The yakhchal (meaning ice pit) was a type of ancient refrigerator built in the deserts of Persia (now Iran), which was made without electricity, modern coolants, or most elements of modern refrigerators. It demonstrates the ability of humans to find solutions to problems with any materials or technology they have available.

This approach to making refrigerators was mastered by Persian engineers around 400 B.C., though it is possible that people were making them before that.

Yakhchals are fairly simple to make so that even those who were relatively poor could afford them. Most yakhchals were domed structures with an underground square-shaped containment area.

Yakhchal in Yazd, Iran

After the containment area was dug and the dome was erected, a type of mortar made from clay, sand, ash, goat hair, and lime called sarooj was used to make it waterproof.

The collection area for the water needed to be deep enough to keep cool and the material out of which the yakhchal was made needed to be enough of an insulator to keep out heat.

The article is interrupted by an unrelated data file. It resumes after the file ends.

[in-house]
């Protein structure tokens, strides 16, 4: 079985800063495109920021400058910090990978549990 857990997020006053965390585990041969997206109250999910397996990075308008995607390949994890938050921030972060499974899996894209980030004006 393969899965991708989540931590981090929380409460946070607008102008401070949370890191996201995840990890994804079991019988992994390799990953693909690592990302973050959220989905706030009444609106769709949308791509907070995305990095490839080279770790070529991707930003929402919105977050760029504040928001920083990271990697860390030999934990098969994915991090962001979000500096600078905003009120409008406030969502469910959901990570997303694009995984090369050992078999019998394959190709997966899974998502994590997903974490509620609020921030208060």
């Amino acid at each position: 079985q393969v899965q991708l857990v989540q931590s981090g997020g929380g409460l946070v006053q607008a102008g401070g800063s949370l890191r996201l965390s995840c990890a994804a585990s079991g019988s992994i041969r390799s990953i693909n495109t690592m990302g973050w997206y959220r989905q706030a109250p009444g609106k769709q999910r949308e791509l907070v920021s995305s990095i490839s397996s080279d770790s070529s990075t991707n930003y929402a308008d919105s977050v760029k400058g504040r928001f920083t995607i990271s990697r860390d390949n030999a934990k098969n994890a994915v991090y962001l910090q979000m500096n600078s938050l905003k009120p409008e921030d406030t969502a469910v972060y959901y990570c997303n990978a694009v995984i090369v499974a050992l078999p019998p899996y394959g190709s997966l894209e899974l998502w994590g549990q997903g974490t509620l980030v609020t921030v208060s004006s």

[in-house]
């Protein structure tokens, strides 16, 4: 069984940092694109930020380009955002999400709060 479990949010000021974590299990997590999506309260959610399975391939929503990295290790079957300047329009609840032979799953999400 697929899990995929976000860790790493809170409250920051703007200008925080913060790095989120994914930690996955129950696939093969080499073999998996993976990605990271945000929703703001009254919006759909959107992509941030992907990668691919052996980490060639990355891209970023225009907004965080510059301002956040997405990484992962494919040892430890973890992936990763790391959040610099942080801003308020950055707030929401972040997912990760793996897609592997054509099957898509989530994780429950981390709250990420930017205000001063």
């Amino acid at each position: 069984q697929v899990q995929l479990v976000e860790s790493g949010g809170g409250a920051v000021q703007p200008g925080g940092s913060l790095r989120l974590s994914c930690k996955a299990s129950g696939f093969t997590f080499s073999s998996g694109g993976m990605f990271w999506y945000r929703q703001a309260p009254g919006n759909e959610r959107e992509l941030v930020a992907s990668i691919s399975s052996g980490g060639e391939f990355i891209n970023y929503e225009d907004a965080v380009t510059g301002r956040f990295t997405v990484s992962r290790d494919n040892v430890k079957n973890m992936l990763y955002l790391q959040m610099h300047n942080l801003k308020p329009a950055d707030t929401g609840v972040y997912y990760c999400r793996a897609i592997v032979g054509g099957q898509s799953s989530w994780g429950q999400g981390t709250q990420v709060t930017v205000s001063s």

Water was brought to the yakhchal either by directly transporting ice from nearby mountains or diverting water from an aqueduct into the yakhchal using underground water channels called qanats.

Adjacent to some yakhchals, an east-west oriented wall would be built on the south side of the refrigerator and water would be brought into the yakhchal from the north side of the wall. The reason for this was to keep the water cool during the middle of the day as it entered the yakhchal.

Another device used to keep the yakhchal cool is a badgir, a type of wind-catching mechanism which would catch the breeze and divert it down into the yakhchal.

As the air descended, it would be cooled by the ice as well as the cool air accompanying the water in the qanat. Alternatively, the badgir could be used to cause warm air to rise and cool air to replace it. This mechanism is still used in many desert towns in modern Iran.

A diagram showing how the yakhchal kept the inside refrigerated